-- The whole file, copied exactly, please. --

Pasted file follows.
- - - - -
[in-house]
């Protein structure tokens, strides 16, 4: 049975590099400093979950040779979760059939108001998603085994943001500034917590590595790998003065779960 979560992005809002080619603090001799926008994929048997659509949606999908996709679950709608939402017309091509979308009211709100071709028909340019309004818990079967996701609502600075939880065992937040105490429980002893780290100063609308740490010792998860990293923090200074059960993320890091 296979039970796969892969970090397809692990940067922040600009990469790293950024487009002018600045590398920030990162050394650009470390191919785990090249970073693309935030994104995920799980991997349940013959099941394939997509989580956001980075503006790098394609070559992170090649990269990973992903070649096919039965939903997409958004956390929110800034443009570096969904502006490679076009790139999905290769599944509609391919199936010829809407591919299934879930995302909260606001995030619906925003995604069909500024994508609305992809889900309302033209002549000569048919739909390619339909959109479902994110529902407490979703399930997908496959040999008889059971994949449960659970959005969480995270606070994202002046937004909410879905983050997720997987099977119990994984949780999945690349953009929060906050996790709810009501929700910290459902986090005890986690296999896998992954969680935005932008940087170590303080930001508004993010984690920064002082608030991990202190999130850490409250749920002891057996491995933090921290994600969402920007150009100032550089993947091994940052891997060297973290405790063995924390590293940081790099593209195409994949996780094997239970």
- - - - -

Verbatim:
[in-house]
């Protein structure tokens, strides 16, 4: 049975590099400093979950040779979760059939108001998603085994943001500034917590590595790998003065779960 979560992005809002080619603090001799926008994929048997659509949606999908996709679950709608939402017309091509979308009211709100071709028909340019309004818990079967996701609502600075939880065992937040105490429980002893780290100063609308740490010792998860990293923090200074059960993320890091 296979039970796969892969970090397809692990940067922040600009990469790293950024487009002018600045590398920030990162050394650009470390191919785990090249970073693309935030994104995920799980991997349940013959099941394939997509989580956001980075503006790098394609070559992170090649990269990973992903070649096919039965939903997409958004956390929110800034443009570096969904502006490679076009790139999905290769599944509609391919199936010829809407591919299934879930995302909260606001995030619906925003995604069909500024994508609305992809889900309302033209002549000569048919739909390619339909959109479902994110529902407490979703399930997908496959040999008889059971994949449960659970959005969480995270606070994202002046937004909410879905983050997720997987099977119990994984949780999945690349953009929060906050996790709810009501929700910290459902986090005890986690296999896998992954969680935005932008940087170590303080930001508004993010984690920064002082608030991990202190999130850490409250749920002891057996491995933090921290994600969402920007150009100032550089993947091994940052891997060297973290405790063995924390590293940081790099593209195409994949996780094997239970």